In some embodiments, the sensor can include multiple Hall-effect sensing elements arranged to sense the motion of the magnet. The magnet and the sensor can be in non-contacting arrangement. The sensor can be implemented such that the spring is between the sensor and the magnet.

In some implementations, the present disclosure relates to a user input system having a joystick that includes a housing defining an inner volume with a floor, a pivot cover having an opening and positioned over the inner volume of the housing, and a spring having a first end positioned on the floor and configured to provide a spring force at a second end towards the pivot cover. The joystick further includes a ball-shaft assembly having a ball with a first portion, a second portion, and a third portion, with the first portion being attached to a shaft such that the first portion of the ball extends out of the pivot cover, the second portion of the ball movably engaging the pivot cover, and the third portion receiving the spring force, such that the ball is captured by the pivot cover and the spring while allowing a motion of the shaft. The joystick further includes a magnet positioned at least partially in the third portion of the ball so as to move with the ball when the shaft moves, and a sensor positioned relative to the magnet and configured to sense the motion of the magnet associated with the motion of the shaft. The user input system further includes an electronic circuit configured to generate an output signal representative of the motion of the shaft based on the sensed motion of the magnet.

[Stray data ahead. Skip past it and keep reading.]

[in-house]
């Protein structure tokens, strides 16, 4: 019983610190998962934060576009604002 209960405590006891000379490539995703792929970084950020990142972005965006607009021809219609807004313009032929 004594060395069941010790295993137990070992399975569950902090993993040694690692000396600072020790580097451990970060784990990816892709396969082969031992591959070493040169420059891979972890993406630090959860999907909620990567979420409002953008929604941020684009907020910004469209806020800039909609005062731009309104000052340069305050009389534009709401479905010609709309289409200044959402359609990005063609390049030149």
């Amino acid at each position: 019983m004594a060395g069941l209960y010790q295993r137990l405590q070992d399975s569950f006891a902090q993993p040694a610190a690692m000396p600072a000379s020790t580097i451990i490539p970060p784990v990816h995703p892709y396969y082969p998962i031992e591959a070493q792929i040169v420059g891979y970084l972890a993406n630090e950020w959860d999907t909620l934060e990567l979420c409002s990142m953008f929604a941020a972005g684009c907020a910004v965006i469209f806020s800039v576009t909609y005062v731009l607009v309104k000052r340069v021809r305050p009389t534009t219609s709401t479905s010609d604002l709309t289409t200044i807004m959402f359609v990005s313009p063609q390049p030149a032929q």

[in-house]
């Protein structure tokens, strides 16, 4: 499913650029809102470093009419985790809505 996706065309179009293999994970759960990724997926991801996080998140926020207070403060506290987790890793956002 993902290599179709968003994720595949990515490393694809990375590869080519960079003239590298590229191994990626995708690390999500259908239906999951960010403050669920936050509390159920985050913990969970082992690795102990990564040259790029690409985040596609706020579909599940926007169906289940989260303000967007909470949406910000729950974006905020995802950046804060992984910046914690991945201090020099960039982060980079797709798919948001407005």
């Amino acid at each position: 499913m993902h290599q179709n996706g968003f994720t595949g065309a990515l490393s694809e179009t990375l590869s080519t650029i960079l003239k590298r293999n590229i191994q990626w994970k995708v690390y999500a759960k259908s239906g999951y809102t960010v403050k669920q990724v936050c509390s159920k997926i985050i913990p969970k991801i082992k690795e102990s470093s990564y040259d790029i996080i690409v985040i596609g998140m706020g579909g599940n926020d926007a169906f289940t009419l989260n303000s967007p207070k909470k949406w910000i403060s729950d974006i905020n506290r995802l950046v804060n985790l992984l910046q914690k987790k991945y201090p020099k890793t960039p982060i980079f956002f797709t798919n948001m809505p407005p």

In some implementations, the present disclosure relates to a control input device that includes a shaft having an axis, a manipulating portion, and a sensing end. The control input device further includes a magnet mounted on the sensing end of the shaft, and a movement mechanism configured to allow the manipulating portion of the shaft to be moved in three dimensions with respect to the axis of the shaft. The movement of the manipulating portion results in corresponding movement of the magnet. The control input device further includes a magnetic sensor positioned relative to the magnet and configured to sense the motion of the magnet in a non-contact manner.

In some embodiments, the movement mechanism can be further configured to allow the manipulating portion of the shaft to be rotated about the axis.